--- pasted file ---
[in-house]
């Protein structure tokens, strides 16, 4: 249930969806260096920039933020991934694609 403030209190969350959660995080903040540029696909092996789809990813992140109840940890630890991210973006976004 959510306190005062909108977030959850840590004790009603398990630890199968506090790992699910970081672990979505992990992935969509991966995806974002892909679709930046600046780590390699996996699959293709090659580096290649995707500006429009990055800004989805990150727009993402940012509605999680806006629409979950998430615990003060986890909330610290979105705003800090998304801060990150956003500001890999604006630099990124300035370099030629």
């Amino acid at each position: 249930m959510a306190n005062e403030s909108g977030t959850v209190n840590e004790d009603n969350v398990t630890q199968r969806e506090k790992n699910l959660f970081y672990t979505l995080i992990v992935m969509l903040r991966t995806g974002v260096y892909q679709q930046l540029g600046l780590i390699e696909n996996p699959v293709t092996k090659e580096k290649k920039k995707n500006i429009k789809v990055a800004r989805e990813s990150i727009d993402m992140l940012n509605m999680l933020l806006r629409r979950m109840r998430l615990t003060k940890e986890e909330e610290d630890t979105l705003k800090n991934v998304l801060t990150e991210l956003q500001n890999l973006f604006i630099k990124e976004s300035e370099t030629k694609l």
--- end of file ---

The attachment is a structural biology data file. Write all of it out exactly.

[in-house]
């Protein structure tokens, strides 16, 4: 249930969806260096920039933020991934694609 403030209190969350959660995080903040540029696909092996789809990813992140109840940890630890991210973006976004 959510306190005062909108977030959850840590004790009603398990630890199968506090790992699910970081672990979505992990992935969509991966995806974002892909679709930046600046780590390699996996699959293709090659580096290649995707500006429009990055800004989805990150727009993402940012509605999680806006629409979950998430615990003060986890909330610290979105705003800090998304801060990150956003500001890999604006630099990124300035370099030629």
């Amino acid at each position: 249930m959510a306190n005062e403030s909108g977030t959850v209190n840590e004790d009603n969350v398990t630890q199968r969806e506090k790992n699910l959660f970081y672990t979505l995080i992990v992935m969509l903040r991966t995806g974002v260096y892909q679709q930046l540029g600046l780590i390699e696909n996996p699959v293709t092996k090659e580096k290649k920039k995707n500006i429009k789809v990055a800004r989805e990813s990150i727009d993402m992140l940012n509605m999680l933020l806006r629409r979950m109840r998430l615990t003060k940890e986890e909330e610290d630890t979105l705003k800090n991934v998304l801060t990150e991210l956003q500001n890999l973006f604006i630099k990124e976004s300035e370099t030629k694609l």